Study on Sex-Bias in Graduate Admissions at The University of California Berkeley

The data is a partial dataset from the classical Berkely Graduate School Admissions sex-bias case in which proportions for admissions data aggregated over departments gave a clear indication of bias toward males in graduate school admissions.
Only the seven largest departments are included here, but the example is representative of the original larger dataset.

The videos show how to set this up for analysis in EXCEL using a Pivottable to generate the crosstabulations and then a Chi-squared analysis to test for independence between admission rates and sex of the applicants. The result is a very strong rejection of the independence. Aggregate data suggests a strong bias in favor of male applicants. If it is assumed applicants are equally qualified, this would constitute an illegal discrimination against female applicants. However, inclusion of a Department variable as a page variable in the pivottable allows filtering to give subgroup results. testing for sex discrimination in departmental subsets gives a different result. This outcome is a classical example of Simpson's Paradox, wherein aggregate data gives a relationship reverse to that in the subsets. This is caused by lurking variables that are not controlled for in the aggregation.

Since, as we examine relationships statistically, we usually don't measure everything, the disturbing question that comes out of this is "how can you be sure that a relationship seen in any crosstabulation or correlation is meaningful and not just the result of some unmeasured other variable or interaction that has not been taken into account?" The answer is, "we can't" thus—statistical significance is not "proof" of anything.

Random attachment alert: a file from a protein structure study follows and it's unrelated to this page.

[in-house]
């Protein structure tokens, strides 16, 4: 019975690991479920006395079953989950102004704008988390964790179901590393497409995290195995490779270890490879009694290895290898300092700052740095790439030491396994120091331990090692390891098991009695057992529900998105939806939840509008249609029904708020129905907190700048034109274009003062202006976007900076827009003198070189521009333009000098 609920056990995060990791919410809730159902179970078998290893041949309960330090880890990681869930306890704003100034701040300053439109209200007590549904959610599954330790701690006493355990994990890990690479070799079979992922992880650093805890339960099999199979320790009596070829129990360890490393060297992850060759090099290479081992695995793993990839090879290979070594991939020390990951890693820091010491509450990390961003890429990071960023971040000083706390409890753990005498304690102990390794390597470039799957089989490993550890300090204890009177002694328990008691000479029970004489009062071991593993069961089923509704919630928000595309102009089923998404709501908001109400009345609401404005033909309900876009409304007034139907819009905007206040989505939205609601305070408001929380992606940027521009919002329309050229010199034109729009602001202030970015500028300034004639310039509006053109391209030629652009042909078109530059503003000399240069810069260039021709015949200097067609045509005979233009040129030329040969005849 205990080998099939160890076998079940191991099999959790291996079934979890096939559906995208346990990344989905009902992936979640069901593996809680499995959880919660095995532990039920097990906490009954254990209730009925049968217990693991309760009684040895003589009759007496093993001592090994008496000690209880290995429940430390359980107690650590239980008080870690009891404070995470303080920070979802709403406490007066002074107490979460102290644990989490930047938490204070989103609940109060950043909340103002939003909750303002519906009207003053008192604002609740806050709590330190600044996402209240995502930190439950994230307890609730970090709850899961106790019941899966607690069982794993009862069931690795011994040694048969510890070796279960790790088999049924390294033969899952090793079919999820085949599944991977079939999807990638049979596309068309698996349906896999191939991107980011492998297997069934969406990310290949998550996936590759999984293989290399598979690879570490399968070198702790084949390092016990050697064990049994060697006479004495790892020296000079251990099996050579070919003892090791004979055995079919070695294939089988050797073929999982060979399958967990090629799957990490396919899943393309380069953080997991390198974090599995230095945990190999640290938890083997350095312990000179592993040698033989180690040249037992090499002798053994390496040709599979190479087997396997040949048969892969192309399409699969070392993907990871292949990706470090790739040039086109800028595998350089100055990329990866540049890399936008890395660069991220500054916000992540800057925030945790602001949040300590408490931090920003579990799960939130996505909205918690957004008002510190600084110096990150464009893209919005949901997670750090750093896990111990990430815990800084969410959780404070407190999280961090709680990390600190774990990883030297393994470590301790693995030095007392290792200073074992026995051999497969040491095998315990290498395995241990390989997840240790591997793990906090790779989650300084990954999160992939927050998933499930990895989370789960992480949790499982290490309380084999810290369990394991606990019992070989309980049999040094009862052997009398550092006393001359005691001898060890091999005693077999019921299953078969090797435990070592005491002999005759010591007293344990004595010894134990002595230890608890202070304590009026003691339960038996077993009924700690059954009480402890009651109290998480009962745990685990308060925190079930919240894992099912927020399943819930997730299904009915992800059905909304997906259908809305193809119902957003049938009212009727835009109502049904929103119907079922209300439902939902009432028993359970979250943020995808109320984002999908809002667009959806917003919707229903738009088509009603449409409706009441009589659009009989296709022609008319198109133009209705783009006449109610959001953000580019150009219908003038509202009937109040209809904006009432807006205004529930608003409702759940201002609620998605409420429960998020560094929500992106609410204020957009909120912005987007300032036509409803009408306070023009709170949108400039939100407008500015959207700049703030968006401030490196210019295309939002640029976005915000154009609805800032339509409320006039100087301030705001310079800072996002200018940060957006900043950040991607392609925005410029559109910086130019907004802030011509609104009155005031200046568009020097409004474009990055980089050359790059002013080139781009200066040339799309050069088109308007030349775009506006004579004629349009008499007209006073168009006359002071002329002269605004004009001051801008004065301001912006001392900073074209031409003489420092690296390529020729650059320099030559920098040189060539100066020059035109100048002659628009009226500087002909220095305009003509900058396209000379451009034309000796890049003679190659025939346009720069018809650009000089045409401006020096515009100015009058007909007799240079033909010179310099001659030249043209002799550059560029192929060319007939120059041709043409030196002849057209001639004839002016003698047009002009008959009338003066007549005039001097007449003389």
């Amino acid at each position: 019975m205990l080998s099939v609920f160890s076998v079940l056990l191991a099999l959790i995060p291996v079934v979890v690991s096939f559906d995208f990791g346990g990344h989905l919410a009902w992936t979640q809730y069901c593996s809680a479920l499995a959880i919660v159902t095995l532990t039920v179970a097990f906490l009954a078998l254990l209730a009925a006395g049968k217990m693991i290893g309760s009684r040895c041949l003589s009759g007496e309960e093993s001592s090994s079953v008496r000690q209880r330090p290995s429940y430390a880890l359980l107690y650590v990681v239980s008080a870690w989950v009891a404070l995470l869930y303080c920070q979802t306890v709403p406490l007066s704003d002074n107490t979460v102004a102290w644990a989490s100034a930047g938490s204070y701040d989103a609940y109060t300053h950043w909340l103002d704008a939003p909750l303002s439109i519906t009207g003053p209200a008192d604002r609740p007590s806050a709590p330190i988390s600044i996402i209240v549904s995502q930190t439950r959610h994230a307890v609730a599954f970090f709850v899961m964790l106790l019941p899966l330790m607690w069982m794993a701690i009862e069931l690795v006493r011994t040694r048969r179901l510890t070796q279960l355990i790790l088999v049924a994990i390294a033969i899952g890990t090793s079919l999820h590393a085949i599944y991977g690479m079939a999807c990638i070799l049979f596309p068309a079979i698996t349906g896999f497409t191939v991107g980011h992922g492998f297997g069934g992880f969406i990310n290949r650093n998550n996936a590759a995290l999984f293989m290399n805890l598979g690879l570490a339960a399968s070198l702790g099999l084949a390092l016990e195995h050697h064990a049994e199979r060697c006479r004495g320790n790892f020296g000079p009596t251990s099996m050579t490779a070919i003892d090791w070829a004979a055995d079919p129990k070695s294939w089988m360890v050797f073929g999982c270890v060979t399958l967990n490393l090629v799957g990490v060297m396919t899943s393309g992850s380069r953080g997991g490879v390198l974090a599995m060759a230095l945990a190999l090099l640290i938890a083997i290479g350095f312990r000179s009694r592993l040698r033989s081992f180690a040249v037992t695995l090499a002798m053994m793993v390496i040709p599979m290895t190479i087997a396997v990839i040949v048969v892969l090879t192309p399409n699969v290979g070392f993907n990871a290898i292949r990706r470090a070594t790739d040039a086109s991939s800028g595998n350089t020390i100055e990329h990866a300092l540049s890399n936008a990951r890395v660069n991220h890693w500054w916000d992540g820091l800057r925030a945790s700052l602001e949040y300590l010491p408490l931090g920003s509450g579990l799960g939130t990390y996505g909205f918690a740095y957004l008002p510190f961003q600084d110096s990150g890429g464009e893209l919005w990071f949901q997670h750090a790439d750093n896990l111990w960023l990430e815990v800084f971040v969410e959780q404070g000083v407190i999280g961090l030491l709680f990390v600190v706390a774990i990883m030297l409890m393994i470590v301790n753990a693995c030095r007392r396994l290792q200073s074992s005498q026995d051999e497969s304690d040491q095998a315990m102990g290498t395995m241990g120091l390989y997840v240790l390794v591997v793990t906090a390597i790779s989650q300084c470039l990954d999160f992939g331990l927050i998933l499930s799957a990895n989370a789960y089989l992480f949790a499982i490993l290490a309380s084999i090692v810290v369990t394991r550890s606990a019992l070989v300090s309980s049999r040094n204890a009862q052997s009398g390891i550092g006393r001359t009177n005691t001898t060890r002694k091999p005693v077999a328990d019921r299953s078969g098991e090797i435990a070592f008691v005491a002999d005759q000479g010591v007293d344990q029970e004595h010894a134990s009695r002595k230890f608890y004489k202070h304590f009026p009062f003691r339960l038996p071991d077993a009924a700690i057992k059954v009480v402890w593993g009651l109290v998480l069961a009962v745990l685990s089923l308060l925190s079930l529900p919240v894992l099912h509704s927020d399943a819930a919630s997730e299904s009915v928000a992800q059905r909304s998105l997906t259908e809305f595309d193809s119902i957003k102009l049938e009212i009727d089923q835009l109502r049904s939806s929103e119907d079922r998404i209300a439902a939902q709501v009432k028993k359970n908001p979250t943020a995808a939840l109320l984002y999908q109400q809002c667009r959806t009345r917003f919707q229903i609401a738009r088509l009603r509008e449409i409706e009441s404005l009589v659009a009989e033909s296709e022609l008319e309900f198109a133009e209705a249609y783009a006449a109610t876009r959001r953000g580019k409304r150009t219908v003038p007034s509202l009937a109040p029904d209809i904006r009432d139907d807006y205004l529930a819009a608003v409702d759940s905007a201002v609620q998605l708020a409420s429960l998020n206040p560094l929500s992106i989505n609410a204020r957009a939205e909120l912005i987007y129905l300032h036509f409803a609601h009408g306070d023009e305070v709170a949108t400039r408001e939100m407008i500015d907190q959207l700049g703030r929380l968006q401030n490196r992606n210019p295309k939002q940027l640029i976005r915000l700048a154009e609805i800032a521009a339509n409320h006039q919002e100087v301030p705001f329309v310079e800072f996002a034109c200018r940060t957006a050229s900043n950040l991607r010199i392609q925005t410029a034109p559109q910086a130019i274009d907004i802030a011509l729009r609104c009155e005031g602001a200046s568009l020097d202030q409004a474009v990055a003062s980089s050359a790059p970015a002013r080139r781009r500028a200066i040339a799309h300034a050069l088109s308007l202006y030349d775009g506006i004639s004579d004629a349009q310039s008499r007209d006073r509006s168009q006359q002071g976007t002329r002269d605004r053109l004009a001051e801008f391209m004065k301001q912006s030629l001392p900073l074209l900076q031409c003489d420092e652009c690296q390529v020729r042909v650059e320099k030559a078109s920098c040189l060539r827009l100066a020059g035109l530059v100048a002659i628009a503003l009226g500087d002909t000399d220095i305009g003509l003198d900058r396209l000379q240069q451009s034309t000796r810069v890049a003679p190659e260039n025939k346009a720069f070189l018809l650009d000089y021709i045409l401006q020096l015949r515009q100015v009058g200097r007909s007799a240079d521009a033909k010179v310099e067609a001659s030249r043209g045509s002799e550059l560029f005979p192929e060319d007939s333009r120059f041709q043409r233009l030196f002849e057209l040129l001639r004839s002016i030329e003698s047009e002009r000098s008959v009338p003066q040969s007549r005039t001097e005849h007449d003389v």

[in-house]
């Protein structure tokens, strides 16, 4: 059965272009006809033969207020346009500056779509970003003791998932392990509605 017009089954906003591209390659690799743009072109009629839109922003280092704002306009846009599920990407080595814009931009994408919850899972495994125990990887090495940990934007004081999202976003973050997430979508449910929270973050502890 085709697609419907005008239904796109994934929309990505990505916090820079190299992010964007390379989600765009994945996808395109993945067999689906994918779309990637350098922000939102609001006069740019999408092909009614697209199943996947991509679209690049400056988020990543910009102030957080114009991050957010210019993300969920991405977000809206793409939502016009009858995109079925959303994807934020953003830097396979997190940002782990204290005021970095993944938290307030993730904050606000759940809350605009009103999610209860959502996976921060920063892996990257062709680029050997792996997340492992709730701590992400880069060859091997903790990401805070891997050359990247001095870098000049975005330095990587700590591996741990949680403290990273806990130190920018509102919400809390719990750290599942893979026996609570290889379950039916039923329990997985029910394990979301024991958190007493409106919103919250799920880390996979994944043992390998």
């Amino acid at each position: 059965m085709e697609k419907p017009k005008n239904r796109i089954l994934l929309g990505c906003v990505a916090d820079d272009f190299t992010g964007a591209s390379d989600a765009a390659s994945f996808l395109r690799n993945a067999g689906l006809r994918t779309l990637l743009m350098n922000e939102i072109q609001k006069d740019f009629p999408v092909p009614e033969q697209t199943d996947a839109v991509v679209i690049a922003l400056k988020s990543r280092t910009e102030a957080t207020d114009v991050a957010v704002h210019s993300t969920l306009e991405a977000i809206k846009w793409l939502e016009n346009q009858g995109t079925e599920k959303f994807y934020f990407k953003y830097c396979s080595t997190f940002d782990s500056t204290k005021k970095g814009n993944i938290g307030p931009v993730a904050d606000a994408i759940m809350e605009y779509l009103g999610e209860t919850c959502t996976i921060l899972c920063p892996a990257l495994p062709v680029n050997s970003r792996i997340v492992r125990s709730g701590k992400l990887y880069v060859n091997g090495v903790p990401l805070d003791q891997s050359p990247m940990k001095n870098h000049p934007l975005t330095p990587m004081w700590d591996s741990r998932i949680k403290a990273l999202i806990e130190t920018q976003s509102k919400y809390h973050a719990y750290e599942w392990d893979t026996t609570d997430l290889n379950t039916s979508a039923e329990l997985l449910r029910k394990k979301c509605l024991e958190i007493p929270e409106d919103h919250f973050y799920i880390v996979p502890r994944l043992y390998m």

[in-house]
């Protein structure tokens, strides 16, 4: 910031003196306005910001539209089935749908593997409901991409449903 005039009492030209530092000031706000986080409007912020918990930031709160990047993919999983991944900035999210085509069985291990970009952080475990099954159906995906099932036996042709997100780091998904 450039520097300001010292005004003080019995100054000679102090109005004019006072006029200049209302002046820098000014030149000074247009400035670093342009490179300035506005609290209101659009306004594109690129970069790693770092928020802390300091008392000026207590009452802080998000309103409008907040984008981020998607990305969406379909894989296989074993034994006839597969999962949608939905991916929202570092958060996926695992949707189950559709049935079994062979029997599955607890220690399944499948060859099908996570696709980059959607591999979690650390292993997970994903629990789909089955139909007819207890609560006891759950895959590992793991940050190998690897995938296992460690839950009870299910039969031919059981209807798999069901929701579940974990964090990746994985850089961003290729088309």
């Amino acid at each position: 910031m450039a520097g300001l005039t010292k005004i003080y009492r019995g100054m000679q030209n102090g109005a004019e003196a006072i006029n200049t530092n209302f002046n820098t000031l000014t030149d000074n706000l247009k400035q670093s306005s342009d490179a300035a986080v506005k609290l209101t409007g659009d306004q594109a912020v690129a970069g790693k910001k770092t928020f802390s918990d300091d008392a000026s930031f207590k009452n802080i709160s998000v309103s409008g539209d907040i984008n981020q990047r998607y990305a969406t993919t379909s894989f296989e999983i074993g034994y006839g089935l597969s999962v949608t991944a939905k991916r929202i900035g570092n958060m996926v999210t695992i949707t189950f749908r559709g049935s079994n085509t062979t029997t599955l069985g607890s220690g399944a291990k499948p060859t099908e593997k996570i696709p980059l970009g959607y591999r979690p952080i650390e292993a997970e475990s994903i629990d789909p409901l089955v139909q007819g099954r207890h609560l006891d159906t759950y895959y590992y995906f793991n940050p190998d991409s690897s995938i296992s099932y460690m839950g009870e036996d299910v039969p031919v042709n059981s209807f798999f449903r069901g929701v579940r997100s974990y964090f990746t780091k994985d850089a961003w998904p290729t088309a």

Even very high confidence in a conclusion is not “proof.” Our understandings of situations may change as a result of digging further into the data. Sometimes, aggregations of data may be inappropriate because there are other variables lurking in the subsets that could change the interpretation substantially.
Despite its limitations, Microsoft EXCEL is available on most people's desktops and provides rapid analysis capabilities in an understandable interface.
Excel's pivottable tool is a very convenient tool for crosstabulation and examining aggregates versus subsets. The page variable allows drilling further down into the data in a very intutuitive way, using filters.

Videos on how to set up the pivottable and the chi-squared analysis:

Screencaptures showing formulas Exposition.doc Videos EXCEL 2007
Dataset in EXCEL sexbias2.xls
Setting up a Pivottable Video berkpivt.html Video berkpivt07.html
calculating percents of admissions Video berkpct.html
flexible Chi2 Calculation and interpretation Video berkchi2.html

The partial dataset was obtained from Gerstman B.B. (2000) Data Analysis with Epi Info, Binary Outcome, Stratified Analysis on the web at

Some other useful links on this topic:

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